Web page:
Maine’s public university system is estimating a $20 million short-term loss — or 3.6 percent of its budget for the 2019-20 academic year — after all seven universities transitioned to remote learning and asked most students to leave campus to halt the spread of the coronavirus.
The estimate offers one of the first glimpses of the financial loss a large government entity will experience as a result of the coronavirus pandemic that has forced businesses to shut down and governments to scale back services.
University of Maine System Chancellor Dannel Malloy revealed the estimate in a letter to Maine’s congressional delegation urging Congress to keep the public universities’ fiscal losses in mind while considering a federal stimulus package for organizations and businesses hurt by the COVID-19 pandemic.
“We estimate our short-term revenue losses to be in excess of $20 million and the long-term ramifications are much greater but impossible to quantify at this time,” Malloy wrote.
“Unfortunately, the steps we are taking to minimize the impact of these necessary measures on our students — 42 percent of whom are the first in their families to attend college — is [sic] having a devastating financial impact on our public universities and threatening their ability to operate into the future,” the chancellor wrote.
Maine state government is also bracing for a major hit to revenues as a result of the response to the COVID-19 pandemic, but officials haven’t yet quantified short-term losses.
All seven of Maine’s public universities transitioned to remote learning on Wednesday, students’ first day back from an extended spring break, after announcing the decision to close dorms on March 11. Only 5 percent of students are continuing to live in residence halls for the remainder of the spring semester.
The university system is issuing refunds for 46 percent of room and board fees to the more than 5,500 students who moved out of their dorms.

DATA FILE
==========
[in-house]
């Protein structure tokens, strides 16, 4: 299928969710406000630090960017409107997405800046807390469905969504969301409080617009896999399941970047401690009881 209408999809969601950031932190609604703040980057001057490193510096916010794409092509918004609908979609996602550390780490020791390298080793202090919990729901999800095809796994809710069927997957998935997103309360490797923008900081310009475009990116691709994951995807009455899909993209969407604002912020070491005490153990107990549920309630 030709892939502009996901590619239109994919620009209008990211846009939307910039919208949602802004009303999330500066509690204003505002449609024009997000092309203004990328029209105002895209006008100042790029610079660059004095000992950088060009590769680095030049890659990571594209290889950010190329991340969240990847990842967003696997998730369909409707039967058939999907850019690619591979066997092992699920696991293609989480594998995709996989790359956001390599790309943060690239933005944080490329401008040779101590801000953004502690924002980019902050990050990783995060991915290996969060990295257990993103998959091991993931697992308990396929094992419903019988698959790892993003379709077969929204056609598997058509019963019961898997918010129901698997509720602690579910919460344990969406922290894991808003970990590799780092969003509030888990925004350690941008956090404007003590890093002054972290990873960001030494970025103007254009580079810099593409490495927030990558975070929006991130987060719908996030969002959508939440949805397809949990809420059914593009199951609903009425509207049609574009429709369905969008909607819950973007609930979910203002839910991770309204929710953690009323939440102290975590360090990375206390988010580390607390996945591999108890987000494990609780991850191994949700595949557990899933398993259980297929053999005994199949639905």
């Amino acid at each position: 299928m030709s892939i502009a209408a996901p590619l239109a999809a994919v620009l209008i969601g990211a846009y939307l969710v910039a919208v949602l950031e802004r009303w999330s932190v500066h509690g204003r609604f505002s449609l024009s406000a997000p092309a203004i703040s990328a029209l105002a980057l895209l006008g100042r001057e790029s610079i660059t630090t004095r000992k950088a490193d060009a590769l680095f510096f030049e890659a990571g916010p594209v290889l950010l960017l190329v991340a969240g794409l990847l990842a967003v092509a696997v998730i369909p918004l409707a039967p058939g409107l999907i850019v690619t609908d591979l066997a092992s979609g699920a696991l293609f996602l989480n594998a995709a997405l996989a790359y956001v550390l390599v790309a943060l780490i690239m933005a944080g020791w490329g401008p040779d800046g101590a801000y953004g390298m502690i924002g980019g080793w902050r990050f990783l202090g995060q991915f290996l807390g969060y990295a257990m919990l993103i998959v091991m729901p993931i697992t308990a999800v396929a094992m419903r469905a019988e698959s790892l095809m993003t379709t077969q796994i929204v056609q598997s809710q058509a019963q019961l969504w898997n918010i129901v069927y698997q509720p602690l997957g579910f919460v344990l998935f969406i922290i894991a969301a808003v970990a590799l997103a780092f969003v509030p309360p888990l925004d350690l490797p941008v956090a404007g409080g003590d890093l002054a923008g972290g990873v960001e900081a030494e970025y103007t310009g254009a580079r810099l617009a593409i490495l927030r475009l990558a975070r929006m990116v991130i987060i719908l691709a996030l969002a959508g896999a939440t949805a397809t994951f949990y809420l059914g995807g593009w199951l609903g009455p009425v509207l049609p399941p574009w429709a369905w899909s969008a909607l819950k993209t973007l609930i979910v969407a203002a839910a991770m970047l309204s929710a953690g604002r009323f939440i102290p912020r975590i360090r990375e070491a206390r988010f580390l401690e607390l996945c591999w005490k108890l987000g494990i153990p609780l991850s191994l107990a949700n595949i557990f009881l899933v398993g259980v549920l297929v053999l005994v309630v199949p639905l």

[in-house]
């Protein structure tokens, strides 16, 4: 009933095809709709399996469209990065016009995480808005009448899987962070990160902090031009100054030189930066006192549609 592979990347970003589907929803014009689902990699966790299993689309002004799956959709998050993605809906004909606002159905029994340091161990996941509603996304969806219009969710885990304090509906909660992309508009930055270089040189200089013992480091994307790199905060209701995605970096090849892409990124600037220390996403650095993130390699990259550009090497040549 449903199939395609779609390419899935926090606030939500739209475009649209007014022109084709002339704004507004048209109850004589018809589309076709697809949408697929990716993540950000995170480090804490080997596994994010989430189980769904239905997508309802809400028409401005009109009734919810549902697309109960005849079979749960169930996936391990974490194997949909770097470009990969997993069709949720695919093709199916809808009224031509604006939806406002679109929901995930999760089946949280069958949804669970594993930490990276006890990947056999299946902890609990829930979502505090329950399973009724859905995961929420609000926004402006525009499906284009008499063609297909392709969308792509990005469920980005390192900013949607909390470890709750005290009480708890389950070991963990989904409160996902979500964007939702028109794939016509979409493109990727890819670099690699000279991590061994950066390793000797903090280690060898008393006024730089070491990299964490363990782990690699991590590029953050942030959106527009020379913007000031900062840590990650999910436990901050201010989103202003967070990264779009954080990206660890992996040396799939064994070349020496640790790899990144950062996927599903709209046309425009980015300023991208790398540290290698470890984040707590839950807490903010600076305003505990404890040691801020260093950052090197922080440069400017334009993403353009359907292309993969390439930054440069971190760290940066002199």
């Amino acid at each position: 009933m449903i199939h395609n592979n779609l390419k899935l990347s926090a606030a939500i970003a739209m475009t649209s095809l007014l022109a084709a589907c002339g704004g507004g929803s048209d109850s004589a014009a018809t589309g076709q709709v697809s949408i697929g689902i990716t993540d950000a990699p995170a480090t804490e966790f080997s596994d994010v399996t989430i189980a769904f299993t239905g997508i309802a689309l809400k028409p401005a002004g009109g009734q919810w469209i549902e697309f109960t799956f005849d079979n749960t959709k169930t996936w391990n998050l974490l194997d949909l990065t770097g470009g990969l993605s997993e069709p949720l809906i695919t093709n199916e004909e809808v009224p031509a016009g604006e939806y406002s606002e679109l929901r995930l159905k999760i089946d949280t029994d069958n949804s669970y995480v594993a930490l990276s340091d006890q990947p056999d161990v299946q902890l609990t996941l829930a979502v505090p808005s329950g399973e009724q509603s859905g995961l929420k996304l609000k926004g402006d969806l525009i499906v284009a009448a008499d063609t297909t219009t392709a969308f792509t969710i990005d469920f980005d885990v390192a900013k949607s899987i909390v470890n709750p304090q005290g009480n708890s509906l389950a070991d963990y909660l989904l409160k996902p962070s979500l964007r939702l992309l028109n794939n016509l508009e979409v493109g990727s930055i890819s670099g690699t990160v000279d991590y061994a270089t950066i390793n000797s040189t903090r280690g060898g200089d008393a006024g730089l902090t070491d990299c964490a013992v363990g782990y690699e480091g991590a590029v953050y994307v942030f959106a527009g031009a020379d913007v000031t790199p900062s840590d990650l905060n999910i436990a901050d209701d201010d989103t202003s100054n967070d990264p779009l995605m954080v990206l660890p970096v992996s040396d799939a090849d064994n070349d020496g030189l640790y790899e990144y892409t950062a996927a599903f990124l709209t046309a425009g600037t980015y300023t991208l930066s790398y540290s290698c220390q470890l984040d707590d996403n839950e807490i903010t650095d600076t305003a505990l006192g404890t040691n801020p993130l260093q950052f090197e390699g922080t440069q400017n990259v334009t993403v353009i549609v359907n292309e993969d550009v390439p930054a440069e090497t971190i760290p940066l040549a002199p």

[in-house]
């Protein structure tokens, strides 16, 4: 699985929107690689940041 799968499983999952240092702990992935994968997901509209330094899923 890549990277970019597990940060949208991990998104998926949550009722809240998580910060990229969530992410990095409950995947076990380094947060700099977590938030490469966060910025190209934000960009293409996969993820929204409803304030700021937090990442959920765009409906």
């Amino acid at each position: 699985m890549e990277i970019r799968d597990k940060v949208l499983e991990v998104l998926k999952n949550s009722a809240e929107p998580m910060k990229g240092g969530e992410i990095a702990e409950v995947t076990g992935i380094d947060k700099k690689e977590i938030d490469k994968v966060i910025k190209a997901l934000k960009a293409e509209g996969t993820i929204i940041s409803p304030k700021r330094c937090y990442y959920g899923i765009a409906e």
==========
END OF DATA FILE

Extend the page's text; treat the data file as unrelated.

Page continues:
That means the university system will return — and lose — $12.85 million in room and board revenue. The biggest loss will be at the University of Maine, with the flagship campus returning $7.3 million in housing and dining service fees to students.
The university system plans to process those refunds by March 31.
“We made the determination that students had been planning on the university to provide food and shelter through the end of the semester,” University of Maine System spokesperson Dan Demeritt said. “Our students still have those essential needs, and refunds should be processed as soon as possible to help students who are now at no fault of their own looking elsewhere for housing and meals.”
The remainder of the $20 million short-term loss comes from $1.5 million in added technology and software costs to pay for online instruction as well as $3 million less in revenue the university system expects from the state’s casinos, which have been forced to close, according to Malloy’s letter.
Lost revenue from bookstore operations, printing services, conferences and events, travel study refunds, day care services and summer camps also contributes to the $20 million.
The university system will continue paying its 4,696 regular employees and 2,399 non-federal work-study students wages until April 4.
The 2,171 federal work study student employees across the system will be paid throughout the semester.
“Campus operations and revenue changed dramatically over the last two weeks but the discussion of layoffs is premature,” Malloy said in a statement. “We are using this time to assess the potential impact of federal disaster aid and state appropriation decisions on university budgets. With a new agreement in place to assist the Maine Emergency Management Agency, we will also be considering opportunities to transition employees to work that supports Maine’s public health emergency response.”